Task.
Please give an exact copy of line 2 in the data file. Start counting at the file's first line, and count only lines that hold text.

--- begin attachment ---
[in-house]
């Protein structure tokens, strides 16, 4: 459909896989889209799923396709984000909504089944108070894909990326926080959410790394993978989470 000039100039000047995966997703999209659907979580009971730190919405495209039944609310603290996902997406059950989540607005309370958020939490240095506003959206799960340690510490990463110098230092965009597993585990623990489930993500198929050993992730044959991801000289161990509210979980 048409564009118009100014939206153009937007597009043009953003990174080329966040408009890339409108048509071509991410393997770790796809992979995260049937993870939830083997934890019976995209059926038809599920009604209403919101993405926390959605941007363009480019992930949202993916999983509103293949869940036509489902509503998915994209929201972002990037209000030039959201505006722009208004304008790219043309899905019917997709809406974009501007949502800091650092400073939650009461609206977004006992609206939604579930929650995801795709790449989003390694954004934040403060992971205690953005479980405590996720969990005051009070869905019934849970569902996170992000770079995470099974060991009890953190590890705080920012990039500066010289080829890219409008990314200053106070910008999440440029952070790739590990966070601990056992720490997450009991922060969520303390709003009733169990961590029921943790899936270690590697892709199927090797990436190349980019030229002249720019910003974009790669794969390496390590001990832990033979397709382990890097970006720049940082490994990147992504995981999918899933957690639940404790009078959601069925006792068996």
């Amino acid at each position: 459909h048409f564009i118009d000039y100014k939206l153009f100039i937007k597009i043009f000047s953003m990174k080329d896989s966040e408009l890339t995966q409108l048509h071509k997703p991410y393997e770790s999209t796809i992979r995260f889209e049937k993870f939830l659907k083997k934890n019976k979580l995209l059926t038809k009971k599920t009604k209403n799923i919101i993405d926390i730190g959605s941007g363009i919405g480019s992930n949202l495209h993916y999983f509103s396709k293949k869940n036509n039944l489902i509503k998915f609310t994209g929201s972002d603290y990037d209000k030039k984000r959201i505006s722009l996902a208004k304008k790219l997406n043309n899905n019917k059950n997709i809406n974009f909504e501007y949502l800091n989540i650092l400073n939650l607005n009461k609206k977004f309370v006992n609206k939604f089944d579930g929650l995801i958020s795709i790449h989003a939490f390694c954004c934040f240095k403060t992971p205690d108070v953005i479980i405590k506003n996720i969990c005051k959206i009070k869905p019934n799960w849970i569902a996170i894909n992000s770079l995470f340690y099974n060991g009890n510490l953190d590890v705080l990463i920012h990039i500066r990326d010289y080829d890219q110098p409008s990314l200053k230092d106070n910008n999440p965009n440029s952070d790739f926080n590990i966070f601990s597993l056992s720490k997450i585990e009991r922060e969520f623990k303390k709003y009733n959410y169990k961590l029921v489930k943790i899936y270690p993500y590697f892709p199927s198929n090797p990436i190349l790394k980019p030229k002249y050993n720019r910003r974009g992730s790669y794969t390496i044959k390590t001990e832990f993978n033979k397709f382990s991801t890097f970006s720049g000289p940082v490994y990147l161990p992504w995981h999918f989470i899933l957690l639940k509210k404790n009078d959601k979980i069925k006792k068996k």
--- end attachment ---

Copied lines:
């Protein structure tokens, strides 16, 4: 459909896989889209799923396709984000909504089944108070894909990326926080959410790394993978989470 000039100039000047995966997703999209659907979580009971730190919405495209039944609310603290996902997406059950989540607005309370958020939490240095506003959206799960340690510490990463110098230092965009597993585990623990489930993500198929050993992730044959991801000289161990509210979980 048409564009118009100014939206153009937007597009043009953003990174080329966040408009890339409108048509071509991410393997770790796809992979995260049937993870939830083997934890019976995209059926038809599920009604209403919101993405926390959605941007363009480019992930949202993916999983509103293949869940036509489902509503998915994209929201972002990037209000030039959201505006722009208004304008790219043309899905019917997709809406974009501007949502800091650092400073939650009461609206977004006992609206939604579930929650995801795709790449989003390694954004934040403060992971205690953005479980405590996720969990005051009070869905019934849970569902996170992000770079995470099974060991009890953190590890705080920012990039500066010289080829890219409008990314200053106070910008999440440029952070790739590990966070601990056992720490997450009991922060969520303390709003009733169990961590029921943790899936270690590697892709199927090797990436190349980019030229002249720019910003974009790669794969390496390590001990832990033979397709382990890097970006720049940082490994990147992504995981999918899933957690639940404790009078959601069925006792068996």